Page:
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Your Kidneys and How They Work

What Happens If My Kidneys Fail Completely?

If your kidneys stop working completely, your body fills with extra water and waste products. This condition is called uremia. Your hands or feet may swell. You will feel tired and weak because your body needs clean blood to function properly.

Untreated end-stage renal disease may lead to seizures or coma and will ultimately result in death. If your kidneys stop working completely, you will need to undergo dialysis or kidney transplant.

Dialysis

The two major forms of dialysis are hemodialysis and peritoneal dialysis. In hemodialysis, your blood is sent through a machine that filters away waste products. The clean blood is returned to your body. Hemodialysis is usually performed at a dialysis center three times per week for 3 or 4 hours.

Hemodialysis

Peritoneal dialysis

In peritoneal dialysis, a fluid is put into your abdomen. This fluid, called dialysate, captures the waste products from your blood. After a few hours, the dialysate containing your body's wastes is drained away. Then, a fresh bag of dialysate is dripped into the abdomen. Patients can learn to do this themselves without going to a doctor's office each time. Patients using continuous ambulatory peritoneal dialysis (CAPD), the most common form of peritoneal dialysis, change dialysate four times a day.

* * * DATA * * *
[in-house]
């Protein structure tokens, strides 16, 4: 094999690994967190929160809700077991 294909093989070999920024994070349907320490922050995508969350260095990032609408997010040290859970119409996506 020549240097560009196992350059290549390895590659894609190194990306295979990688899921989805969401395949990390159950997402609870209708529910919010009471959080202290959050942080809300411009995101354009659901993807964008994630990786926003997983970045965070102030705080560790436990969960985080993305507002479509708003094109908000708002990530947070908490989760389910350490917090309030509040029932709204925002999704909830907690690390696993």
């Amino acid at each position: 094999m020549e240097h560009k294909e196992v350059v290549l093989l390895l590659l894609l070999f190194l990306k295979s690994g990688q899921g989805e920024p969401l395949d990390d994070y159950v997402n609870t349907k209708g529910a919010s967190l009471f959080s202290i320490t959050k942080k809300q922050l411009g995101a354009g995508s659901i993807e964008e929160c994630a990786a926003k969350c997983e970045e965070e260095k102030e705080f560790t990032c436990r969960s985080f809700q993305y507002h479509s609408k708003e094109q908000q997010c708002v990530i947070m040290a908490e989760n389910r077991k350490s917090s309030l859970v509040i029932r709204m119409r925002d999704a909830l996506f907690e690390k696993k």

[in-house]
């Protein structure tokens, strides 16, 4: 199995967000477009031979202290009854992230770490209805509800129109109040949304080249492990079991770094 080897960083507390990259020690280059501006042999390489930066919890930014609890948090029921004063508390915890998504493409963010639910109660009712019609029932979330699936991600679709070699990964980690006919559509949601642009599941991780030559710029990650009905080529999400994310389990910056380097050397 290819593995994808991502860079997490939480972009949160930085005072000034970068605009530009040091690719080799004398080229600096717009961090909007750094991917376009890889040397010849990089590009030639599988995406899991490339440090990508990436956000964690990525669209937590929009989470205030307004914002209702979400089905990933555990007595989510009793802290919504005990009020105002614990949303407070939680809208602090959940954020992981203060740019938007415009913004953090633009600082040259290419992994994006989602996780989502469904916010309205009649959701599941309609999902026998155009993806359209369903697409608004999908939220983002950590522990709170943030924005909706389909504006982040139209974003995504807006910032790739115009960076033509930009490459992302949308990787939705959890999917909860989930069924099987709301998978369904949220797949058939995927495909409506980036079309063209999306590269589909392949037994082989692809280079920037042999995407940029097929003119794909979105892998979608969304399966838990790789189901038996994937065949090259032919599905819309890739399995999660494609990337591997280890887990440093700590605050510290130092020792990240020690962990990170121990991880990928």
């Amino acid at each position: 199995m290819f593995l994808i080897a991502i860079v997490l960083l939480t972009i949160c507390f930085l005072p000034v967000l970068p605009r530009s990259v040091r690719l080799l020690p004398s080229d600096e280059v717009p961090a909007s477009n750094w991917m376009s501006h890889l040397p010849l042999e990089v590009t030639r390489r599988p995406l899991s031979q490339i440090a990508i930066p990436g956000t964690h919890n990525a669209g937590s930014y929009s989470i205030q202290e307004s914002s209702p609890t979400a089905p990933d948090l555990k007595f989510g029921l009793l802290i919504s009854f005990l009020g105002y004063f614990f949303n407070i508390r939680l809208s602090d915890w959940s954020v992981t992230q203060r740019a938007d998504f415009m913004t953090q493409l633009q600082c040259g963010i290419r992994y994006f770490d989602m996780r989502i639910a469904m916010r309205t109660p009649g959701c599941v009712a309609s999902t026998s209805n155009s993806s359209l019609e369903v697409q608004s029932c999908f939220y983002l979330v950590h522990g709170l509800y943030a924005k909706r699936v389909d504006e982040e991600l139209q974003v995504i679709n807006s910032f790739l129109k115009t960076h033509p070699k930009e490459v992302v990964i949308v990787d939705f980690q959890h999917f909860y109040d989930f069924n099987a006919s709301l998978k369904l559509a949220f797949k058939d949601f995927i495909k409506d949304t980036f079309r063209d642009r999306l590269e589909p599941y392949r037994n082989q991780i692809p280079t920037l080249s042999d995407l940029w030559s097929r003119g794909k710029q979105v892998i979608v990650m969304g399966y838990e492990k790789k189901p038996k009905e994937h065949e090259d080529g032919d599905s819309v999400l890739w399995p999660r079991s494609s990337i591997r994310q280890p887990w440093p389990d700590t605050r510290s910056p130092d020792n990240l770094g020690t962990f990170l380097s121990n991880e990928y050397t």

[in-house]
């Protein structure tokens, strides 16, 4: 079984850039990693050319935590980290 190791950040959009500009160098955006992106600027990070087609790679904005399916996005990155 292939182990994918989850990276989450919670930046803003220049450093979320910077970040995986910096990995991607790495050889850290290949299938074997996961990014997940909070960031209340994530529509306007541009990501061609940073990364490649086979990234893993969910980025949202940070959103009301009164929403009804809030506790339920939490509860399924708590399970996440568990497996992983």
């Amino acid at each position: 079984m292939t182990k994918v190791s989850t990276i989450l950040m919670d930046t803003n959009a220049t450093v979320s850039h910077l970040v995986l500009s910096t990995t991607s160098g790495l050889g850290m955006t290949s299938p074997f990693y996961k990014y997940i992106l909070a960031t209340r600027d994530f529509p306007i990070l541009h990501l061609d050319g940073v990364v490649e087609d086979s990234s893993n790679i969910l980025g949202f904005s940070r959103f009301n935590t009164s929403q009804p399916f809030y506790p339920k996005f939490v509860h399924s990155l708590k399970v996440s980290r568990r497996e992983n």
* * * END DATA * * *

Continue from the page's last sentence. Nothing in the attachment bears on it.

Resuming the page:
Transplantation

A donated kidney may come from an anonymous donor who has recently died or from a living person, usually a relative. The kidney that you receive must be a good match for your body. The more the new kidney is like you, the less likely your immune system is to reject it. Your immune system protects you from disease by attacking anything that is not recognized as a normal part of your body. So your immune system will attack a kidney that appears too "foreign." Special drugs can help trick your immune system so it does not reject a transplanted kidney.

Kidney transplantation

What Will the Future Bring?

As our understanding of the causes of kidney failure increases, so will our ability to predict and prevent these diseases. Recent studies have shown that intensive control of diabetes and high blood pressure can prevent or delay the onset of kidney disease.

In the area of genetics, researchers have located two genes that cause the most common form of PKD and are narrowing in on a third gene that causes a less common form. This new knowledge will be used in the search for effective therapies to prevent or treat PKD.

In the area of transplantation, new drugs to help the body accept foreign tissue increase the likelihood that a transplanted kidney will survive and function normally. To combat the shortage of organs available for transplantation, scientists are exploring the possibility of using organs from animals. If this method is found to be medically feasible and ethically acceptable, the time a patient must wait for a usable kidney could be greatly reduced. In the distant future, scientists may develop an artificial kidney for implantation.

WebMD Public Information from the U.S. National Institutes of Health

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